Australia: The Land Where Time Began

A biography of the Australian continent 

Mt Jacob Region

The Tapley Hill  Formation records deposition immediately after the Sturtian glaciation in the Adelaide Geosyncline (Thompson et al., 1964). This unit is basin wide in area, and lies conformably and disconformably above glacial diamictites of Sturtian age, in the Merinjina Tillite, in the northern part of the Adelaide Geosyncline (Preiss, 1987). to the east of Paralana Fault at Mt Jacob, where there are 5 distinct stratigraphic units that can be identified, it attains its maximum thickness of 550 m, the 5 units being referred to here as the Tindelpina Shale Member (Thompson et al., 1964), or more informally as the siltstone unit, cyclic unit, quartz-sandstone unit, and transitional shale unit.

The base of the Tapley Hill Formation is defined by the Tindelpina Shale Member, that is laterally persistent, has an average thickness of about 50 m in the sections used by the authors1.There is a thin cap carbonate at the base of the Tindelpina Shale Member, less than 10 m thick, that mainly consists of peloidal dolomite situated above the glaciogenic Merinjina Tillite with sharp conformable contact. The Tindelpina Shale Member is characterised by dark grey, pyritic dolomite shale that has regular dolomite interbeds beds about 5 cm thick, and the cap carbonates grades into the upper part of it. These dolomite interbeds towards the top of the Tindelpina Shale Member disappear, the unit grading into the overlying siltstone unit.

Calcareous siltstone comprises the siltstone unit often forms a prominent ridgeline about 50-70 m from the base of the Tapley Hill Formation. A change in the dominant carbonate mineralogy, from dolomite to calcite, and an increase in the abundance of detrital quartz, coincides with the siltstone unit in the Mt Jacob section. The cyclic unit, that overlies the siltstone unit is characterised by calcareous shale that is finely laminated with interbeds of carbonate-rich (30-60 %) carbonate, that is very regularly spaced about 10-20 cm thick. In the stratigraphic section the spacing of the carbonate-rich horizons is consistently lass the 4 m. A stratigraphic interval in the middle of the Tapley Hill Formation, overlying the cyclic unit, is characterised by calcareous shale that is interbedded with siltstone, fine sandstone, and sometimes pebbly sandstone (quartz-sandstone-unit). A prominent feature through this interval are partial Bouma sequences (commonly AB and BCD divisions). There are also minor interbeds (2-5 cm thick) of limestone-edgewise-conglomerate near the base of the quartz-sandstone unit. They have tabular, thin limestone intraclasts, that are typically less than 3 mm thick, that are commonly curved, resembling closely the stromatolitic limestones present at the base of the overlying Balcanoona Formation, indicating that the deposition and erosion of the Balcanoona Formation carbonates, that were of equivalent shallow-water origin, was underway before the deposition of the quartz-sandstone unit.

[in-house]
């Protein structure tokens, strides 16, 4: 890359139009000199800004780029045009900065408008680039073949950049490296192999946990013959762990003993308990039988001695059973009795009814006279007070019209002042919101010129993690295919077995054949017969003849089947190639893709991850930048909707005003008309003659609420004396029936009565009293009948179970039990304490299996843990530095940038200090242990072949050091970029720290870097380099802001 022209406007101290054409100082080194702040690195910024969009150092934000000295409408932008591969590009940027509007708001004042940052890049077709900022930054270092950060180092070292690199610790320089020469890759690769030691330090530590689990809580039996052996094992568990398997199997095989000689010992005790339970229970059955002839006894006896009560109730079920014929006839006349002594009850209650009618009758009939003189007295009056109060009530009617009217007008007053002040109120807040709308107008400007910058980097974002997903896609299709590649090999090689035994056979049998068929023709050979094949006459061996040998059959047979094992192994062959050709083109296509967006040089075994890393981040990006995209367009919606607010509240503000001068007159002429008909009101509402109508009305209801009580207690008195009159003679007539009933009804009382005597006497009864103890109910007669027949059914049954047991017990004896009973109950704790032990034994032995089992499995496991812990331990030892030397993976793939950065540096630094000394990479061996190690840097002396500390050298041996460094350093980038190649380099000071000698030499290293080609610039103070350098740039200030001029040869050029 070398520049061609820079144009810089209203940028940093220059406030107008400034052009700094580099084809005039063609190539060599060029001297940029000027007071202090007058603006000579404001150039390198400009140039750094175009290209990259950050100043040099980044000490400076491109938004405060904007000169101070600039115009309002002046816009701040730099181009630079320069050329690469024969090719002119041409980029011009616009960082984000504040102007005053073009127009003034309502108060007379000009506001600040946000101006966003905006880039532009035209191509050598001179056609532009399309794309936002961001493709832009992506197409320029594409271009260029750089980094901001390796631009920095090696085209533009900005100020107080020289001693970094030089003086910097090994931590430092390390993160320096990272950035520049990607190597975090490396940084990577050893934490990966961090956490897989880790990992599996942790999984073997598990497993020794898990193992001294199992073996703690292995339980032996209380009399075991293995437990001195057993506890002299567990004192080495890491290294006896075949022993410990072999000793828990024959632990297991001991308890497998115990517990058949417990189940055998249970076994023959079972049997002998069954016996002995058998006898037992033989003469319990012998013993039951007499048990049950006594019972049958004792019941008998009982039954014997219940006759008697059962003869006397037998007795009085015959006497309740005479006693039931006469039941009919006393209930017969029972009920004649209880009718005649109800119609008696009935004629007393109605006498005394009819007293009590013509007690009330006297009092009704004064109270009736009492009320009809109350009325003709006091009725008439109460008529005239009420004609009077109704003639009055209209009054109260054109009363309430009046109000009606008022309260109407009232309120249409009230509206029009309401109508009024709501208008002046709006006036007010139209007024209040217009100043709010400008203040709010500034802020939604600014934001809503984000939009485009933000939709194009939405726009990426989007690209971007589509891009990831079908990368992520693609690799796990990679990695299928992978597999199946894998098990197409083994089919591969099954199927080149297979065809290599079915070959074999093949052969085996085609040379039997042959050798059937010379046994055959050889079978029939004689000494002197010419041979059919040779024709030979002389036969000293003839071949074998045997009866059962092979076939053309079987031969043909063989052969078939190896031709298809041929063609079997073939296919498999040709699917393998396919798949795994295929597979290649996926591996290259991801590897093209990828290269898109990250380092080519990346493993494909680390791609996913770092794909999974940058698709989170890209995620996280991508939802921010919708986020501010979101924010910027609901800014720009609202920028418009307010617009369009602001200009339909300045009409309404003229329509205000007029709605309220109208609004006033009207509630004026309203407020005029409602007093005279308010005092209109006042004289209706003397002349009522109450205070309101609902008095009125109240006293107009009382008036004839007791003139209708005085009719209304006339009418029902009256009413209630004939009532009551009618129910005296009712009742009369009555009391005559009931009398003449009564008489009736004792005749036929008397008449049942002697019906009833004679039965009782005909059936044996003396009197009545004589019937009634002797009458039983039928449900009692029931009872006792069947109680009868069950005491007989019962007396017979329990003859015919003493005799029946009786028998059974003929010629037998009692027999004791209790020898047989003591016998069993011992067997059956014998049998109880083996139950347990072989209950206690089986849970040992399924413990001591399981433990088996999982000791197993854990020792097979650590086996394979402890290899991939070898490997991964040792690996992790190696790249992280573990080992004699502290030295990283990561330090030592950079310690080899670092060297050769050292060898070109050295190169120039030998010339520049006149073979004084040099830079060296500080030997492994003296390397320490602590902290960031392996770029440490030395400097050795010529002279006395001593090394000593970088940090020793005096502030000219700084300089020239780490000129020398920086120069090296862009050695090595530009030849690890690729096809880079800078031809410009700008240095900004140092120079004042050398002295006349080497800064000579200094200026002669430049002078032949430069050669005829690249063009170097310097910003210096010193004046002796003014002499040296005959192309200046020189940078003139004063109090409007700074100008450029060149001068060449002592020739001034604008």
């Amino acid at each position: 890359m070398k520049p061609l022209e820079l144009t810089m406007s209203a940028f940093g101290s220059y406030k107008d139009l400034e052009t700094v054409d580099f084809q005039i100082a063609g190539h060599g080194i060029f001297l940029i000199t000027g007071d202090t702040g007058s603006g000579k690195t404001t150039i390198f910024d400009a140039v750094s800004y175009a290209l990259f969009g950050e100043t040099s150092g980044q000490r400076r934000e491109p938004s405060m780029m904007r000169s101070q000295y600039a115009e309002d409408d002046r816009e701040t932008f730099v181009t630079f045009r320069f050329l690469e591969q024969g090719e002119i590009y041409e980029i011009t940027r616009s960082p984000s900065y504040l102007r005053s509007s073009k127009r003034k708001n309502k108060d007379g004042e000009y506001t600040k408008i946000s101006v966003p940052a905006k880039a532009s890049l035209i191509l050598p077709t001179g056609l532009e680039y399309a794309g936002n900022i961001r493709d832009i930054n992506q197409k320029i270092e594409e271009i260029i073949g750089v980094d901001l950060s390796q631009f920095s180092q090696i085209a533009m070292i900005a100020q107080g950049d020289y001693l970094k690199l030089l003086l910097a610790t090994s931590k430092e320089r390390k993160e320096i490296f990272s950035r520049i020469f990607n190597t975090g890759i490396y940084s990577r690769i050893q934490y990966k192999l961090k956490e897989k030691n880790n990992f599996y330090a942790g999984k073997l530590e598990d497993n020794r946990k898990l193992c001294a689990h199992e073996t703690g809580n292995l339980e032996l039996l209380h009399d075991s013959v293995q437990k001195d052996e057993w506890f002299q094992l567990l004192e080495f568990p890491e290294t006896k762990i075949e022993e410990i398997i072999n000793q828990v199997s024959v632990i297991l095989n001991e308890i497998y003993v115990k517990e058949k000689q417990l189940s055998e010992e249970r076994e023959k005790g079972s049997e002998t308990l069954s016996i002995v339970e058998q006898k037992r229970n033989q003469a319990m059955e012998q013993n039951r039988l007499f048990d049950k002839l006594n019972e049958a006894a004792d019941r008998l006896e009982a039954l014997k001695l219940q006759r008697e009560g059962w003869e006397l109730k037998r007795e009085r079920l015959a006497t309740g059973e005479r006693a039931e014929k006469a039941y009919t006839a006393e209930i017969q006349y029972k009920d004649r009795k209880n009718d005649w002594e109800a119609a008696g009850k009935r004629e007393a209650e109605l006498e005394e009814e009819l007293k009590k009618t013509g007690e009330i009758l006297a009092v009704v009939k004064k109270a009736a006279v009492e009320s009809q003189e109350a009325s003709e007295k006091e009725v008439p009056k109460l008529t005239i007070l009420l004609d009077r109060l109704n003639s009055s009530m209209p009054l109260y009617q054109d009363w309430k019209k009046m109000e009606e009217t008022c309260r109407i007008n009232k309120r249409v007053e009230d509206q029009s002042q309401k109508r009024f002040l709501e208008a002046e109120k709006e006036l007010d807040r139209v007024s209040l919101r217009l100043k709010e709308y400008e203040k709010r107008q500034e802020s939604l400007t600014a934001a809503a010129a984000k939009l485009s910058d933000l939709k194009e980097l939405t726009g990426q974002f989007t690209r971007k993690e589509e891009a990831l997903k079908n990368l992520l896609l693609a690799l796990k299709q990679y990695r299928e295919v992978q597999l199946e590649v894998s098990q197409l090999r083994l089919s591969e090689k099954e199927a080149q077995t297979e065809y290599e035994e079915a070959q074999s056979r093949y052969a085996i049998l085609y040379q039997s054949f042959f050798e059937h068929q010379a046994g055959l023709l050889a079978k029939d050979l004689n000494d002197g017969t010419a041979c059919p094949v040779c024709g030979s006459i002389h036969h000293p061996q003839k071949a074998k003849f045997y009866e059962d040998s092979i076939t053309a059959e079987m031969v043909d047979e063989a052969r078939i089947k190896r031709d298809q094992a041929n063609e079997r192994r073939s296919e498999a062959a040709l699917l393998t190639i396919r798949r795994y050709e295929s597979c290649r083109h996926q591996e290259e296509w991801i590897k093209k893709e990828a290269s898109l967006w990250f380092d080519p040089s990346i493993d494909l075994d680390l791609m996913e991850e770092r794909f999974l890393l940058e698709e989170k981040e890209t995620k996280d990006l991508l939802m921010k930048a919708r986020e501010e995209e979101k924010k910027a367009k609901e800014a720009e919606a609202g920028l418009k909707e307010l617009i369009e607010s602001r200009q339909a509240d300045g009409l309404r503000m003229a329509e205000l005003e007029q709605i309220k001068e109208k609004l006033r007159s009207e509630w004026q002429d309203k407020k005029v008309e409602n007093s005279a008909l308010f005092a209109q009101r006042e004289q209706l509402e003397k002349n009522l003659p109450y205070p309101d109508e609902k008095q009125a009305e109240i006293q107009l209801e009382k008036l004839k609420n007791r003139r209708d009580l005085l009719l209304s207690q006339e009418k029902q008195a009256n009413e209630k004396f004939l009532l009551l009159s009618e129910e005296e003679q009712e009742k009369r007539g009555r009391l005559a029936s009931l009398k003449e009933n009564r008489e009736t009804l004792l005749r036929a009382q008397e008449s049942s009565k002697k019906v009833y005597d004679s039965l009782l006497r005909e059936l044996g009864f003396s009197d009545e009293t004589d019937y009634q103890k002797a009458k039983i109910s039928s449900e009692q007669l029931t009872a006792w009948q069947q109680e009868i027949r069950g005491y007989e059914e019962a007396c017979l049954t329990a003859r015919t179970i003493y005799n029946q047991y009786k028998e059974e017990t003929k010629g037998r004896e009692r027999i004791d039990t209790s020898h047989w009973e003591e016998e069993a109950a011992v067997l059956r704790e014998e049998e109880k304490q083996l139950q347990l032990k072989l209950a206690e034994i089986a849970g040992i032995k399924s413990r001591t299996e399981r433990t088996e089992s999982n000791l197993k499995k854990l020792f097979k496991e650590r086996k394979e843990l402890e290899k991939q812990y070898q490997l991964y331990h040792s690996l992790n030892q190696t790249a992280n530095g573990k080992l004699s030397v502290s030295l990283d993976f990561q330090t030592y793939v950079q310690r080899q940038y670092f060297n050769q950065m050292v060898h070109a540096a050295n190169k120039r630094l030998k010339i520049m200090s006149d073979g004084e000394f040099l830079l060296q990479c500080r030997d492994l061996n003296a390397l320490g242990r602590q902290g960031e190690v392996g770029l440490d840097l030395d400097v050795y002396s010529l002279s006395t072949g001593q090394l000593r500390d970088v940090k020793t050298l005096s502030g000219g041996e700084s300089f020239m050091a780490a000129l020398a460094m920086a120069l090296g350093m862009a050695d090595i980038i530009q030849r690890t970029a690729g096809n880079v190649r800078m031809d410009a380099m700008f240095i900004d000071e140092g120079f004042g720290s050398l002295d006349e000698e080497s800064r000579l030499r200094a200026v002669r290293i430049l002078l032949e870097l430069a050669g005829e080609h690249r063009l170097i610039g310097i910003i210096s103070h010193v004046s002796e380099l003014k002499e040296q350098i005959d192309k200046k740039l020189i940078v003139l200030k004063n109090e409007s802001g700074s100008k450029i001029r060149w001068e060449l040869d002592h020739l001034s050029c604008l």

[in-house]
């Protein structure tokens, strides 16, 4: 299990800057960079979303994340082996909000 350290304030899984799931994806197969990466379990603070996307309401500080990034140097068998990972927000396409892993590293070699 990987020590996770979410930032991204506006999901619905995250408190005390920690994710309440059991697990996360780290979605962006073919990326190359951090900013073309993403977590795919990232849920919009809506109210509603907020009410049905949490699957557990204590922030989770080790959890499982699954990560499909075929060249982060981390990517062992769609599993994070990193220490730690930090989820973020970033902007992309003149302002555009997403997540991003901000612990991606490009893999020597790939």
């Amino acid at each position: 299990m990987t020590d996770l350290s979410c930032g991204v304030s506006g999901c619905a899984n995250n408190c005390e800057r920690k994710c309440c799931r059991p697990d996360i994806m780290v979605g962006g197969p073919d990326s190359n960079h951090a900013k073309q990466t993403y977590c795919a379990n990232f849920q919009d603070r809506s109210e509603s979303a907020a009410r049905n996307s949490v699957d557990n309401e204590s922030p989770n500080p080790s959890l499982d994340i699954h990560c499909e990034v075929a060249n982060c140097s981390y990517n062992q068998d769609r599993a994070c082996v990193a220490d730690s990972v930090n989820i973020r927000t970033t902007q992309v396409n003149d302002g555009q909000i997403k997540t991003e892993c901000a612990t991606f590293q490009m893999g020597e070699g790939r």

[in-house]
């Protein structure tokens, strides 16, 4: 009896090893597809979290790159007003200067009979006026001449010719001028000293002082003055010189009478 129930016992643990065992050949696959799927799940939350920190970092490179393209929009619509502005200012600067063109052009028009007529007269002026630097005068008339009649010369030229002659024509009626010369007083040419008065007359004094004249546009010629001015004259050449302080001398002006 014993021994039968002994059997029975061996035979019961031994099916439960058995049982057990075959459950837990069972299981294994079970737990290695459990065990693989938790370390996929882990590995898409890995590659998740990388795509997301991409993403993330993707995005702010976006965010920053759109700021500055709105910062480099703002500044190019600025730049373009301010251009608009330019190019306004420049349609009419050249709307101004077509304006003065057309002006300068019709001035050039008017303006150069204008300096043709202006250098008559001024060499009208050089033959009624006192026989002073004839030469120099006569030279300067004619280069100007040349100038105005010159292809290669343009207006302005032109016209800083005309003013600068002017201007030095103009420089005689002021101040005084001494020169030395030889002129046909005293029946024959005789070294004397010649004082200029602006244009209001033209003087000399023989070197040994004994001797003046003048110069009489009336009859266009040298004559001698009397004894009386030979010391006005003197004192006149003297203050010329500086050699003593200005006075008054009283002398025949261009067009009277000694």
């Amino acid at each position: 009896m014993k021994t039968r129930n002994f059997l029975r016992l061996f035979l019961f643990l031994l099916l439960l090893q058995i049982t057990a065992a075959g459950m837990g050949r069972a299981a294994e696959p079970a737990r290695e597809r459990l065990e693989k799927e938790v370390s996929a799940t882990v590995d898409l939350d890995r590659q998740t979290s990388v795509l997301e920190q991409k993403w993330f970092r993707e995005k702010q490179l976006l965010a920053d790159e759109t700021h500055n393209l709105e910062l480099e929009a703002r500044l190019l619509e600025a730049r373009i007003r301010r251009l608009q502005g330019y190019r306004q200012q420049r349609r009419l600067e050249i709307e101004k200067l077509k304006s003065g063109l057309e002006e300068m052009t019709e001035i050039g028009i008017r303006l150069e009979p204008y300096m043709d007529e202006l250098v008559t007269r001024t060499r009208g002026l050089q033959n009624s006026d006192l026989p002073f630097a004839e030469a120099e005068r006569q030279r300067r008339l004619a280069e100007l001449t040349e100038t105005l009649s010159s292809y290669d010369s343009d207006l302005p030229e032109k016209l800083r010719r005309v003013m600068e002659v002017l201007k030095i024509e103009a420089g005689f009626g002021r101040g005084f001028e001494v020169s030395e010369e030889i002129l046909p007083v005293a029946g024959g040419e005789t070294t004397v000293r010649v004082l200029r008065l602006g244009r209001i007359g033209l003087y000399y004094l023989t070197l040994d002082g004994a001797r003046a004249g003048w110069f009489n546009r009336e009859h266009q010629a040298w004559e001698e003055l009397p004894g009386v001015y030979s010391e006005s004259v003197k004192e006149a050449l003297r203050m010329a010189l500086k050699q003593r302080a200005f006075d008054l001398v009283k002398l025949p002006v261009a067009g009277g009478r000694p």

The upper regressive part, the transitional shale unit, of the Tapley Hill Formation lies above the quartz-sandstone unit, the contact between them being abrupt. Near Mt Jacob the unit, dominated by finely laminated grey, silty shale with thin interbeds of carbonate-rich siltstone and limestone-edgewise conglomerate that is identical to those present at the base of the quartz-sandstone unit, reaches a thickness of  up to 30 cm. Through the conformable and gradational contact with the overlying Balcanoona Formation the number of edgewise beds increase in number and thickness, reaching thicknesses up to 1 m. The Balcanoona Formation was first defined by Coats & Blissett (1971) and subsequently re-defined by Preiss et al., (1998). It is comprised of a base of stromatolitic limestone, lower than about 20 m, with interbeds of edgewise-conglomerate from 5 cm to 3 m thick, and minor calcareous shale. Purely stromatolitic dolomite overlies these, the stromatolites being dominantly of broad domes that range from about 30 cm to about 2 m wide.

See Interglacial Carbonates, Umberatana Group, Flinders Ranges, South Australia

Sources & Further reading

  1. Giddings, J.A., Wallace, M.W. and Woon, E.M.S., 2009, Interglacial carbonates of the Cryogenian Umberatana Group, Flinders Ranges, South Australia, Australian Journal of Earth Science (2009) 56 (907-925).

 

 

 

Author: M. H. Monroe
Email:  admin@austhrutime.com
Last Updated 07/05/2012
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                                                                                           Author: M.H.Monroe  Email: admin@austhrutime.com     Sources & Further reading